On Sunday, Le'Veon Bell will have a chance to break a Steelers rookie record that's stood for 41 years.
And Bell's attempting to do so in fewer games than it took Franco Harris back in 1972.
Bell was named the Steelers' Rookie of the Year on Tuesday by the Pittsburgh Chapter of the Pro Football Writers of Americaa, for the most part because he's compiled 1,163 yards from scrimmage.
The Steelers' rookie record of 1,235 totals yards from scrimmage set by Harris when NFL teams played only 14 games.
Harris made nine starts and played in all 14 games that season. He rushed for 1,055 yards at a 5.6 clip. He also caught 21 passes for 180 yards and scored a total of 11 touchdowns.
Bell needs only 72 yards rushing and receiving Sunday against the Cleveland Browns to break Harris' rookie record.
"I'm going to definitely go out there this week and do whatever it takes for us to win the game," said Bell. "Hopefully the record comes with it."
In his 12 games this season, all starts, Bell has rushed for 770 yards (3.4 avg.) and caught 44 passes for 393 yards. He's scored seven touchdowns.
Bell was the Steelers' second-round draft pick out of Michigan State, and he missed the first three games of the season with a foot injury. He spent most of the time off in the film room and in his playbook, and "the more and more the season went, the more comfortable I got in the offense."
Bell became so comfortable last Sunday in Green Bay that he posted his first 100-yard rushing game, 124 yards on 26 carries, and he's been over 100 yards total offense in three of the past four games.
Bell also had another first in Green Bay: his first fumble. It gave the Packers the ball at the Pittsburgh 3 from where they scored a touchdown to take a 21-17 lead in the third quarter.
When the Steelers got the ball back, Bell ripped off a 25-yard run that included the hurdling of a Packers defender, something Bell has done a few times this season and in college, but he may never have jumped as high as he did Sunday. It was likely due to his anger over fumbling.
"Yeah, I definitely could sense it," Bell said. "I really wish there was something that could trigger me to get angry like that. Obviously just me fumbling the ball ... definitely got me fired up. If I could trigger that every run, every carry, I definitely would."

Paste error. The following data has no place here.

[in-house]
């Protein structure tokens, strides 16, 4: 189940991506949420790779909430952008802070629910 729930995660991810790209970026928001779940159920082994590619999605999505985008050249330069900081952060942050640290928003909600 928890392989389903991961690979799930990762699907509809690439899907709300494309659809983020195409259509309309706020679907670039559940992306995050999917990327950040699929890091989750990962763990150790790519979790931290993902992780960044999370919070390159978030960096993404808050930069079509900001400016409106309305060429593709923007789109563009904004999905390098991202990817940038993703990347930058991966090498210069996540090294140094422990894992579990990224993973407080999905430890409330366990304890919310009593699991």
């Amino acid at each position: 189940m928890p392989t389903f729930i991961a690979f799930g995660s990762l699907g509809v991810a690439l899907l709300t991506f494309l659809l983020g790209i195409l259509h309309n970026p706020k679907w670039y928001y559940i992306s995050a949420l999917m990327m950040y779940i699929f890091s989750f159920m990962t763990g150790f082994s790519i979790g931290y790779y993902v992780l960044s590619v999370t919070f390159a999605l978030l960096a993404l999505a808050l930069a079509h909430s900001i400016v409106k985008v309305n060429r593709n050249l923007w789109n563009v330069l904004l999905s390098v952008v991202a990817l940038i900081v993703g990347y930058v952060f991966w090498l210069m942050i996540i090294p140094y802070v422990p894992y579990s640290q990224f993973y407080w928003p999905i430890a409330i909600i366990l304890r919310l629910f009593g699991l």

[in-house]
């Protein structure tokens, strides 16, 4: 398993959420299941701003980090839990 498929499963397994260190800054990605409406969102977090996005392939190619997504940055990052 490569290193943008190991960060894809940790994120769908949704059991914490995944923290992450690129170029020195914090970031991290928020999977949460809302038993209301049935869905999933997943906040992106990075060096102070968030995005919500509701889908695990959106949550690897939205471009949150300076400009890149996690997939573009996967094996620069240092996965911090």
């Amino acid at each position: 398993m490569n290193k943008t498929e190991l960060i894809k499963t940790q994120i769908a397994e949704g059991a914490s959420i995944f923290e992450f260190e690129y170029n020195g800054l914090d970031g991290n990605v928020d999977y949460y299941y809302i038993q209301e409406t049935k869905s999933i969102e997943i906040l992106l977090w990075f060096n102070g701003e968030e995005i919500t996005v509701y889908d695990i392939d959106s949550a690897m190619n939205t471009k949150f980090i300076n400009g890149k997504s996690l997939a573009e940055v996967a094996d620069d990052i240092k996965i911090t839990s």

Ben Roethlisberger said he worries about Bell hurdling defenders "because all it takes is one guy to stand up on him and who knows what disaster could happen."
"It's not something that I plan on doing," Bell said. "It's not something that I ever think about doing, it just kind of happens. I can kind of sense when guys are about to go for my legs."
Moving forward, Bell said he has "room for improvement. I dropped a lot of balls this year. I can work on just concentrating more."
No one knows more about dropping balls -- and dealing politely with the criticism that comes with it -- than the other Christmas Eve award winner, Ike Taylor.
Taylor was voted the winner of The Chief Award for his "spirit of cooperation with the media."
That relationship with the media got off to a rocky start when a part-time columnist at a Pittsburgh metro newspaper ripped into the late fourth-round selection of Taylor, a raw cornerback out of Louisiana-Lafayette. Taylor hung the column on his refrigerator that April day in 2003.
"It's still there," said Taylor, who recited the meat of the column: "'The worst draft pick in Pittsburgh Steeler history.'
"I still remember that story. I still got it up," he said. "You know, for me, you tell me something I can't do, I'm going to try to do it. That's the competitiveness in me.
"So, yeah, I still got that story. I look at it every day. Every day when I walk past the refrigerator I take a look at it."
Taylor will play in his 169th game as a Steeler on Sunday to move past Terry Bradshaw, Andy Russell and Sam Davis into 16th place on the all-time franchise list.
As a cornerback whose been asked to cover the other team's No. 1 receiver for the past several years, some of those days haven't been easy, yet Taylor has always stood up and answered every question.
"It's kind of facing your fears," he said of facing the media. "After a good game, you can answer all the questions. After a bad game, there's no need to run from questions. So I feel like, 'Hey, man, you might as well get it over with.' It just comes a point through my 11 years, y'all like family."
No one in Pittsburgh, though, has been closer to Taylor than the Chief's son, Dan Rooney.
"That's Pops," Taylor said. "I call Mr. Rooney 'Pops.' You really can't explain it, just something we've got mutually. As soon as I came into the league he took me under his wing and I ran with it. I didn't know it would go this deep, this would take me this far. Like I said I'm honored to have him as one of my bosses, a Hall of Fame owner. I don't know too many players who can call their owners 'Pops.'"
Taylor, 33, described his season this way: "At first I was consistent. I was doing good. I think in the middle of the season (I) got average. And this last month I think I've been stating my case."
And the 14th-ranked defense?
"It's been an up-and-down season and the reason it's been an up-and-down season, we were having a lot of injuries (and) a lot of rookies have been playing on this defense. I haven't seen rookies play this much on defense since I've been here. Usually we don't start rookies, but just under circumstances we had to. So now the young guys are finally settling in, finally jelling, and you're seeing what we can do on defense.
"They're coming along. They're coming on board. They're getting experience. Man, if we can just finish strong. If that door ever opens up for the playoffs, we're going to make a run for it."